Review: “Mandrake Petals and Scattered Feathers” by David Greygoose

Mandrake Petals and Scattered Feathers cover

Any author who comes with recommendations from Donovan, Alan Moore, and Ben Graham (author of Amorphous Albion, an Illuminatus! Trilogy for the 21st Century) must be worth checking out. And so it proves. Mandrake Petals and Scattered Feathers is unlike anything I’ve read for some time.

The closest comparisons I can think of are the excellent Folk by Zoe Gilbert, and the early, pre-lapsarian chapters of the unsung The Testament of Yves Gundron by Emily Barton. But Mandrake Petals owes nothing to any other book. It builds its own world and operates according to its own internal logic.

That logic is the logic of folklore and fairy-tales. It’s a book which seems to have arrived fully-formed, telling stories from an alternative England of long-ago, populated by curious folk with wonderful names: Elmskin, Crow Jack, the gullible Mullops, Littleberry, and the cheeky, trickster vagrant Pickapple.

There are story arcs throughout which come and go, such as Pickapple’s constant teasing and tricking of Mullops (and, indeed, anyone else foolish enough to pause at his crossroads); and (the spine running through the book) lovelorn Elmskin’s unending, and surely doomed, search for Rimmony. Because Rimmony herself is in search of Flax Wing, who may not even exist…

The invention on display is breathtaking. Rimmony can weave together anything, including shoes from a tree that sheds leathern leaves. Mermaid Cummonly tries to stow away on a ship that navigates the forest treetops, until it sinks into the forest and she is cast overboard. Not everything is explained: we never, for instance, find out exactly what sort of creature a Mardolf might be, and that’s exactly as it should be, though I hope never to meet one. The characters display the instinct for survival and brute cunning of Ted Hughes’s Crow.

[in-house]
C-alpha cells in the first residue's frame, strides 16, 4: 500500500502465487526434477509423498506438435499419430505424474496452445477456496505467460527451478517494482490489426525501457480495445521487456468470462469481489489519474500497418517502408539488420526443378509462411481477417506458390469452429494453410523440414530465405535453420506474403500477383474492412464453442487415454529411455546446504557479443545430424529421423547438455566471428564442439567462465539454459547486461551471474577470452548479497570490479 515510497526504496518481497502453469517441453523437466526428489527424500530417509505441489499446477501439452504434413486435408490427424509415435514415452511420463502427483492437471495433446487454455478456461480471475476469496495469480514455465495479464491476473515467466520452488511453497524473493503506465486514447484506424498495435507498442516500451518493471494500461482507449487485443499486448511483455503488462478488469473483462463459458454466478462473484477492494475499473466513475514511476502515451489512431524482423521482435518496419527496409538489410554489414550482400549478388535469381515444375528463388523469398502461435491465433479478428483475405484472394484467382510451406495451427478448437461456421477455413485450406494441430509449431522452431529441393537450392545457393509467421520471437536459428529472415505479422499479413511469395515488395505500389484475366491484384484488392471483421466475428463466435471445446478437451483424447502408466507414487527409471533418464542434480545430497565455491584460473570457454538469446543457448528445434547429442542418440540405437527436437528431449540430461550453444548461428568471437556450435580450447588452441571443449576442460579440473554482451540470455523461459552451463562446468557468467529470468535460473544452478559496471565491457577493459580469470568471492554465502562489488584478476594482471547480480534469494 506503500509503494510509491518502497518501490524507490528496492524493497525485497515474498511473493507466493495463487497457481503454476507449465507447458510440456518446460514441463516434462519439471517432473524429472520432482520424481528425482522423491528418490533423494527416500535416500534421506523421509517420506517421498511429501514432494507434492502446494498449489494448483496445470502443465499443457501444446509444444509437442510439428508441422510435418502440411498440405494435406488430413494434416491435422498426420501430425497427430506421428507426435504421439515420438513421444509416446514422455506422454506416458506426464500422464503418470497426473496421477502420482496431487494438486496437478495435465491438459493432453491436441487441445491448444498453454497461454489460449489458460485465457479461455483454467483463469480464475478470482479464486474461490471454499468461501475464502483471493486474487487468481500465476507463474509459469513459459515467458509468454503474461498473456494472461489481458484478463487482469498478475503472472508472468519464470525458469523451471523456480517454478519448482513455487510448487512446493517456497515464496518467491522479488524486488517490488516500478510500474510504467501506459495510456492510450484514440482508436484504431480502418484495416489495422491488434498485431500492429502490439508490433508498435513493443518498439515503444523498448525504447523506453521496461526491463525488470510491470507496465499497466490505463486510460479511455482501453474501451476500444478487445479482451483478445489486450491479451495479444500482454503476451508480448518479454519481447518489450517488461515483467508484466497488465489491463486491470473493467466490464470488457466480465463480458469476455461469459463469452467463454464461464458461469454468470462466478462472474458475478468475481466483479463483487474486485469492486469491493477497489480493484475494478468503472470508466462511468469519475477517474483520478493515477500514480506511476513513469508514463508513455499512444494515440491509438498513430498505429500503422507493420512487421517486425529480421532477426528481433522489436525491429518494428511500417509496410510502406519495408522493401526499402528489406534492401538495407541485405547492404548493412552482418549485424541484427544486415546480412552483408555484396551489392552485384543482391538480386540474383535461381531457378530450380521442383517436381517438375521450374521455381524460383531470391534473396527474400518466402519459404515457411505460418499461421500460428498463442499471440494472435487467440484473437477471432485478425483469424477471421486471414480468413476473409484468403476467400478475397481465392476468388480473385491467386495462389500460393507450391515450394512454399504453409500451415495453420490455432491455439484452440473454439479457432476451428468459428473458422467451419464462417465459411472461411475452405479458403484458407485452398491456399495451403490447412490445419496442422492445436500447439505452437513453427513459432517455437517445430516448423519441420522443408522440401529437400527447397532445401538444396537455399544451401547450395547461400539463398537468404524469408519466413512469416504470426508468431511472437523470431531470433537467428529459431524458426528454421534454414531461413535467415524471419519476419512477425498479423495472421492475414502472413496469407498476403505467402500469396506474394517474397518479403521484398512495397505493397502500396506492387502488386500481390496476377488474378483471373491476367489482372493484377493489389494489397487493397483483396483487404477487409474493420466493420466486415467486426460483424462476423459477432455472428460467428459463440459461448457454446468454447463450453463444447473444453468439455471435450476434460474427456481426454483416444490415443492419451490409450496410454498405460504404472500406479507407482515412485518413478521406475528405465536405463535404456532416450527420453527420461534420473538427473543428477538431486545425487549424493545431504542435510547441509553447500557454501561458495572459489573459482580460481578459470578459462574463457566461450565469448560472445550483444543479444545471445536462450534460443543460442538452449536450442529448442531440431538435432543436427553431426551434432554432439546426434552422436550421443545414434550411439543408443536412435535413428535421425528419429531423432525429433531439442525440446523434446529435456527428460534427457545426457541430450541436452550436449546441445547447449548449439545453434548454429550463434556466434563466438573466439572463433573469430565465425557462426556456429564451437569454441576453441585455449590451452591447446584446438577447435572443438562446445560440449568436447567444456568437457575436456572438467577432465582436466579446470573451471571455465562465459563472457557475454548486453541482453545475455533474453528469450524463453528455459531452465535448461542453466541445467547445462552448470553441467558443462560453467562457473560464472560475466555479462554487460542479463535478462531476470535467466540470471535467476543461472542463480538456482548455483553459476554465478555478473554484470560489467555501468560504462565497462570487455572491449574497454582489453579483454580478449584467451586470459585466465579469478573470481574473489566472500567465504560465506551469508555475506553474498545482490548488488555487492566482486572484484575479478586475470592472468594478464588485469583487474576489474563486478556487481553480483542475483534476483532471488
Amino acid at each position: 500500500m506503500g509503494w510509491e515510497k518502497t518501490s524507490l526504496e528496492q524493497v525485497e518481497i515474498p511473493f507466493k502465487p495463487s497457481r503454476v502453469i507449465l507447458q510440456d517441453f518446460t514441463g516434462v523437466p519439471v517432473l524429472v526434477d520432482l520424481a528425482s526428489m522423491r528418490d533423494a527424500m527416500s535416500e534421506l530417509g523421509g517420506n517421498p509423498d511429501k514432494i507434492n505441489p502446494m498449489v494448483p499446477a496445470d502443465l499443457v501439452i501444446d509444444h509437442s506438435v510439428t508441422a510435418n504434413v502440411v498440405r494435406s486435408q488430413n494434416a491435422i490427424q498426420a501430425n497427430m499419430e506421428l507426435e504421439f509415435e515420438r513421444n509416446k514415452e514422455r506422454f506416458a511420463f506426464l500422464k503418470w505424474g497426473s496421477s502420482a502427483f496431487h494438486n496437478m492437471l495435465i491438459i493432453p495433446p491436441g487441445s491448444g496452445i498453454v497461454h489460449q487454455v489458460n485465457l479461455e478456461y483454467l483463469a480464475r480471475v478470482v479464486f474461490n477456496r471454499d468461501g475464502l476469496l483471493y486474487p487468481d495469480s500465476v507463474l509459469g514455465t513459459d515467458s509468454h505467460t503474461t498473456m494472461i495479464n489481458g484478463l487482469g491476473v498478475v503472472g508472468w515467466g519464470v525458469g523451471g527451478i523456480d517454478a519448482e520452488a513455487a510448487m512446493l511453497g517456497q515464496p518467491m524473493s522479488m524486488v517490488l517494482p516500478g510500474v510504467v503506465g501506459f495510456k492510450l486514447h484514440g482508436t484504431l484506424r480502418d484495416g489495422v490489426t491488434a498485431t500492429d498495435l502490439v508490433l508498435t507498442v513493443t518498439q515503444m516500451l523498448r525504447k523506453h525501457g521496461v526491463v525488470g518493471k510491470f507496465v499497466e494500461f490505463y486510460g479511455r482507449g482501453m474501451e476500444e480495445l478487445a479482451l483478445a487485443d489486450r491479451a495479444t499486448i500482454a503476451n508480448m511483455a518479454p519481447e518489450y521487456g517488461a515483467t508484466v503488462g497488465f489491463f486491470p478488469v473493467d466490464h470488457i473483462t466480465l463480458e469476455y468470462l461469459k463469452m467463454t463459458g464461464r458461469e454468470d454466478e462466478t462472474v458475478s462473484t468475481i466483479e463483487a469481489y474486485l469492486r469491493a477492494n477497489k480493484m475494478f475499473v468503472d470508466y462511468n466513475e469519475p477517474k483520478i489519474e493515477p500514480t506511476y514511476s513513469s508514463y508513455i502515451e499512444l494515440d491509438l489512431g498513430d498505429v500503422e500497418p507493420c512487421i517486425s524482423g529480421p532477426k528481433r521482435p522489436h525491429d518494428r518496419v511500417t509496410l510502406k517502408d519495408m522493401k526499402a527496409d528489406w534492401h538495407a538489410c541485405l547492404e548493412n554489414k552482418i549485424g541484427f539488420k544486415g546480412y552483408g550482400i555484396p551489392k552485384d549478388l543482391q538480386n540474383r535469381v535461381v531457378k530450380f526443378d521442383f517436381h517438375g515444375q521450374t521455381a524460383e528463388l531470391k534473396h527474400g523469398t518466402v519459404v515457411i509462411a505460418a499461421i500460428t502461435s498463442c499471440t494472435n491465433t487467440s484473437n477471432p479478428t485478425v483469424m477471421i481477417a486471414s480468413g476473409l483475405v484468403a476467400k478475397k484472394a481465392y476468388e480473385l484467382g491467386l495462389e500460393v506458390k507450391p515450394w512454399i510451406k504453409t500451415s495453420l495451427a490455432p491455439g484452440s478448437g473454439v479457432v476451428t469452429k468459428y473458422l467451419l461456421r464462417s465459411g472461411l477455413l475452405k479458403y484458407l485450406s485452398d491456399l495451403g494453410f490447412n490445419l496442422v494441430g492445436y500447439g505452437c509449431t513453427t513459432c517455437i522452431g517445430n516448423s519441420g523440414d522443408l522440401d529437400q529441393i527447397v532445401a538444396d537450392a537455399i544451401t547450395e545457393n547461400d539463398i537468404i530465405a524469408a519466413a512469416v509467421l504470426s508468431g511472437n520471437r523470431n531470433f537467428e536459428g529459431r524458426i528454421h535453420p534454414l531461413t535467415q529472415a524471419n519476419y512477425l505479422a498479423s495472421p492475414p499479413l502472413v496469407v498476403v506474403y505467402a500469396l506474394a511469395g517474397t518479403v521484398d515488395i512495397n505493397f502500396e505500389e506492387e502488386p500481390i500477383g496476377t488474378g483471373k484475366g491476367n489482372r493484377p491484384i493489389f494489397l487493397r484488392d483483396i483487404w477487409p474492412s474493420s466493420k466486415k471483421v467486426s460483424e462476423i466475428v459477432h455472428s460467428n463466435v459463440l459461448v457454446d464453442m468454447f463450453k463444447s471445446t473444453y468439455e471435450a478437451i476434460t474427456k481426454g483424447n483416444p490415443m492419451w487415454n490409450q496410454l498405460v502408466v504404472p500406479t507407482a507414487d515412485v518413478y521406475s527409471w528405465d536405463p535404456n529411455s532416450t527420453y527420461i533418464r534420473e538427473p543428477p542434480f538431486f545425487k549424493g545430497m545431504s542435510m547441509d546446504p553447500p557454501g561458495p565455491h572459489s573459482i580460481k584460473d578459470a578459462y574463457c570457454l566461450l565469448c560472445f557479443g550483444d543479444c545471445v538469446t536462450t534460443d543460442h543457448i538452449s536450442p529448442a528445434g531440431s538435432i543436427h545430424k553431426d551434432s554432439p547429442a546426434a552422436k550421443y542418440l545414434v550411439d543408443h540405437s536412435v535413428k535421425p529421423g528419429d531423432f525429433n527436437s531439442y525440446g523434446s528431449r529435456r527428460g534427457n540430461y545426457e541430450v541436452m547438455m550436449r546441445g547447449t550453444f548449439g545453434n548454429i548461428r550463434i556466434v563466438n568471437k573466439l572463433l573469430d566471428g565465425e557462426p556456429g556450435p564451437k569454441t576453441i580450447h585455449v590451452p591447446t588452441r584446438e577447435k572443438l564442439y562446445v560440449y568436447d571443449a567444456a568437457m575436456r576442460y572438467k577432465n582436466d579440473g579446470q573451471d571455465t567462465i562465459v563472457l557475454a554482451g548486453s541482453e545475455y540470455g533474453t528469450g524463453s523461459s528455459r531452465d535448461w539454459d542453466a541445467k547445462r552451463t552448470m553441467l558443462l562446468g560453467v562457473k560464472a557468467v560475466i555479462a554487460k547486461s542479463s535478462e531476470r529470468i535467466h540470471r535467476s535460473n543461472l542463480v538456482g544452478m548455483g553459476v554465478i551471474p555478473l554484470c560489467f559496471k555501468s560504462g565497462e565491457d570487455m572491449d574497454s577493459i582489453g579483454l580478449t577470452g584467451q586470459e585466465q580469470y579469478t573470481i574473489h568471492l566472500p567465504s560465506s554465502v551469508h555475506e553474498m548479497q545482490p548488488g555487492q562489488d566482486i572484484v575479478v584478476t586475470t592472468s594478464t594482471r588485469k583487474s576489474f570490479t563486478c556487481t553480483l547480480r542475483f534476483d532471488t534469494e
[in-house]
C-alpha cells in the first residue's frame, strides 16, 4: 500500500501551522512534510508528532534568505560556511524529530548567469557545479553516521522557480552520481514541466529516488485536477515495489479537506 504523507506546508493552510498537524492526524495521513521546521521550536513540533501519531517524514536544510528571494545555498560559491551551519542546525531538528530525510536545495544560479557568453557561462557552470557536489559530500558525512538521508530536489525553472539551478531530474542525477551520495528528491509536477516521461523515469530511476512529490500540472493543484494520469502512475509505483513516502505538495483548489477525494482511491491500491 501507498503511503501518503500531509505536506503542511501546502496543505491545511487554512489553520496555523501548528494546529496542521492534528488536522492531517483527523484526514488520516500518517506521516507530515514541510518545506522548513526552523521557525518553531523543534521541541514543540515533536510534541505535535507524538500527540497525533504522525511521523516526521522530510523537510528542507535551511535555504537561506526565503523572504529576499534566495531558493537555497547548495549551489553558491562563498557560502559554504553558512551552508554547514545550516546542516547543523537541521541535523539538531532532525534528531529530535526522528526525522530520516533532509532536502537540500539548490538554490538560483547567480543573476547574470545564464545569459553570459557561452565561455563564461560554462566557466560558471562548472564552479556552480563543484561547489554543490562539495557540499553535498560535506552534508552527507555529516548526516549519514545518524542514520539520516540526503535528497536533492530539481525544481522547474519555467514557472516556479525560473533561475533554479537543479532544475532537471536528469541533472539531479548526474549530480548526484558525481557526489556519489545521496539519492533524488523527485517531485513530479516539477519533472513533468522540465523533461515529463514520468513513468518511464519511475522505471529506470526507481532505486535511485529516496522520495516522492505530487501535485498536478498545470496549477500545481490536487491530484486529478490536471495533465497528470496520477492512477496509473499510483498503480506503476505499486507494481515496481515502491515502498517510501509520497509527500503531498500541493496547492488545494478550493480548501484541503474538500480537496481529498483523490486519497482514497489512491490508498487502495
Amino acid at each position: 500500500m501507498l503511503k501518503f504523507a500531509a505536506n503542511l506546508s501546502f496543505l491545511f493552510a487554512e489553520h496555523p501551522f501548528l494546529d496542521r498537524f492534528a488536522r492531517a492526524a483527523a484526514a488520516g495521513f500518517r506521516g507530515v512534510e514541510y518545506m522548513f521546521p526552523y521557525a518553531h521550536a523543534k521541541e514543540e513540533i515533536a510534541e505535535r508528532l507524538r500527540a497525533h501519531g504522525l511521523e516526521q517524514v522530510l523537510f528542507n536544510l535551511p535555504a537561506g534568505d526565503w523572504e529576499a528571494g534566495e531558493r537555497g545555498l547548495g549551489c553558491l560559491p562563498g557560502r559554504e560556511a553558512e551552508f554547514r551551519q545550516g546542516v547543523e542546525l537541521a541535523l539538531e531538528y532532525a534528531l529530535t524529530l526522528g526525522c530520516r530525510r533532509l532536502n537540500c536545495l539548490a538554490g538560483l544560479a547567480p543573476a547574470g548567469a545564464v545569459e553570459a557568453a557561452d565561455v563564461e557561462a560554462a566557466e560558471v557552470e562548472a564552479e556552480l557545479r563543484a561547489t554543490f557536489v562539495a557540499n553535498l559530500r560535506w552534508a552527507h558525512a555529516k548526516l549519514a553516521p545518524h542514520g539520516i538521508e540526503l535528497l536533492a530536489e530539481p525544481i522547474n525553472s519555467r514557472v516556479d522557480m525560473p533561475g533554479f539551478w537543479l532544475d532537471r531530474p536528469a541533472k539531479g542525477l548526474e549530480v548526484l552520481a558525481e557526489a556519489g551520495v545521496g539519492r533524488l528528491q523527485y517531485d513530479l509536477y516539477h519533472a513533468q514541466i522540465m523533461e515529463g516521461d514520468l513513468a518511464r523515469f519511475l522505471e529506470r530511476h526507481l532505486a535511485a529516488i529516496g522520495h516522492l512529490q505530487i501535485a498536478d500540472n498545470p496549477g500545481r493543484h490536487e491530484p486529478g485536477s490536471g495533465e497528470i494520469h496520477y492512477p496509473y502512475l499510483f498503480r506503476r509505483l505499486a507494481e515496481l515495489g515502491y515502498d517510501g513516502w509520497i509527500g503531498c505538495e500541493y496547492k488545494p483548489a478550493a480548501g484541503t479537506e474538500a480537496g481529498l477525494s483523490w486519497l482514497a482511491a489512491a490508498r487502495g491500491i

Just like a poet, author David Greygoose has a wonderful ear for rhythm, and makes superb use of – for example – the law of threes common to fairy-tales: “But Mizzle did not walk. She would not walk. She could not walk.” “Sometimes they’d be springtime green, sometimes soft summer yellow and sometimes russet as the autumn leaves.”

This language casts a spell, such as here: “There was a girl as lives in the woods. She had not eaten for a year and a year, only cobwebs and sips of dew.” In the true storyteller tradition, not a word is wasted. The reader can’t skim a paragraph, lest they miss someone transforming into something else: a dove into a crone, say, or a man into a water-dwelling horse. As the aforementioned crone, Coppen, retorts to a girl whose dying mother she has turned into a (living) goose: “A changed life is better than no life at all.”

Folklore and fairy-tale is the model for these stories, and that of course doesn’t necessarily mean happy ever afters. In fact, I’m not sure there were any, because at every moment things can turn suddenly dark: “I’ve hanged men, too…That’s what I do. Make a noose. String ’em up. Let them drop.”

Whatever you’ve been reading lately, Mandrake Petals and Scattered Feathers will be different. It’ll fill your head with hedgerows and earth and rough magic: perfect for the lengthening evenings. Take one story a night, just before bedtime. Repeat as necessary.

More about Mandrake Petals and Scattered Feathers (publishers website)

Buy it! (Amazon – I’d normally suggest Blackwells but they’re out of stock)

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